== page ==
Fluency is an essential component of foundational reading skills. Classworks Reading passages provide an opportunity for students to build fluency through small group or one-on-one instruction. Students have the option to use read-aloud support that models intonation and fluency. Text-dependent questions build comprehension, and open-ended written responses build higher-order thinking skills.
Classworks recommends 60-90 minutes is set aside during each school week for a student’s intensive reading intervention.
This time is divided between learning discrete skills independently (75%) through Individualized Learning Paths (ILPs) and time spent developing reading fluency (25%) with the Reading Passages. For example: In a 60 minute per week intervention, students, using devices, work on ILPs independently for 45 minutes and practice fluency for 15 minutes during small group or one on one with teacher facilitation. If school schedules don’t allow a full hour at a time, this can bookmark up in different proportions throughout the week.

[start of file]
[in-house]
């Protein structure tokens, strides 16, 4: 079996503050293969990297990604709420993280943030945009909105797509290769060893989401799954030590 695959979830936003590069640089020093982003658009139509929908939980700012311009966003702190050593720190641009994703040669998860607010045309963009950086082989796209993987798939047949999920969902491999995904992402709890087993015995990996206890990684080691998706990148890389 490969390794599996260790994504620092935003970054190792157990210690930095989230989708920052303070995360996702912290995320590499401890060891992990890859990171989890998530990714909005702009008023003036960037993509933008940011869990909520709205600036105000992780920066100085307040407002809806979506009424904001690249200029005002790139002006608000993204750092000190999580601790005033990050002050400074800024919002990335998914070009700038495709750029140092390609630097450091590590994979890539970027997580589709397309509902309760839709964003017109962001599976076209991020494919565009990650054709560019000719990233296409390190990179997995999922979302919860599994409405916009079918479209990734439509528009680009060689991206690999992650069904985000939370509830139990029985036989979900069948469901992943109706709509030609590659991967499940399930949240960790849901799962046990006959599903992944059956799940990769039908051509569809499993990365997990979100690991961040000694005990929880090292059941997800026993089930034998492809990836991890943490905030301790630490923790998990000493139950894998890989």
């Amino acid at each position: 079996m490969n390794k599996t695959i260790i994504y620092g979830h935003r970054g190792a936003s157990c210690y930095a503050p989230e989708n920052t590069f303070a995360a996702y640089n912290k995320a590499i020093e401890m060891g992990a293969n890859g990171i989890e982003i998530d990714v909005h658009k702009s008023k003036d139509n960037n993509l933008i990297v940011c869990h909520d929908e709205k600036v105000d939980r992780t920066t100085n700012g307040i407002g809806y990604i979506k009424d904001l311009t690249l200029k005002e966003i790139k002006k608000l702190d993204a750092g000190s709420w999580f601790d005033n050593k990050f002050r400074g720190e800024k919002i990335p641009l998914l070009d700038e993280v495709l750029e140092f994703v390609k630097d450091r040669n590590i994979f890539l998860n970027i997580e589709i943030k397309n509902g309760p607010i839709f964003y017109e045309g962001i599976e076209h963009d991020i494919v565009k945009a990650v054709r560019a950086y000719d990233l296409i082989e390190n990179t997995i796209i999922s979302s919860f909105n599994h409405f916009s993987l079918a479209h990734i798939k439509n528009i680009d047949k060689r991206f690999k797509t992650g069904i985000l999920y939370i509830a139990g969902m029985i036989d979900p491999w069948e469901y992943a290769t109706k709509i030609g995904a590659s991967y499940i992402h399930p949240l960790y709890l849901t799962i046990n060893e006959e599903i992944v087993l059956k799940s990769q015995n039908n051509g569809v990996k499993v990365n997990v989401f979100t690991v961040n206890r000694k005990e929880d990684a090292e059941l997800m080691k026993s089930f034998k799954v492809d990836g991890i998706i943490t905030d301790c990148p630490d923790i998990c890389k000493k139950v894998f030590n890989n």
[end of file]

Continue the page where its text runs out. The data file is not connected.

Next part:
Think of fluency as the ability to read conversationally. If something is read out loud, it should be the same pace and tone as if you’re having a conversation. Fluency is developed using Classworks reading passages. Students work with teachers to facilitate deep reading of the passages, and answer text-dependent questions to build comprehension and fluency.
Select a reading passage and set a timer for 60 seconds.
Read aloud. Mark any words that were changed, skipped, or caused hesitation — ERRORS. (Remember, reading should be the same pace and tone as a conversation.)
Mark the spot in the passage when the timer stops.
Count the words in the selection of the passage that was read. Subtract the ERRORS from RUNNING WORDS to determine ACCURACY of words read. This is words per minute (WPM).
Note the words per minute on the Timed Reading Chart after the students have had multiple interactions with the passage.
When measuring students’ fluency, using research-based fluency targets is recommended. Here are suggested targets from some of the leading researchers in the field, Tim Rasinski and Jan Hasbrouck and Gerald Tindal.
Check student fluency at least once a week or more depending on student needs. For best results, coordinate the passage used for the running record to the passage used in the lesson for that week. To increase accuracy, share results with students and have them evaluate the reading to set goals and next steps.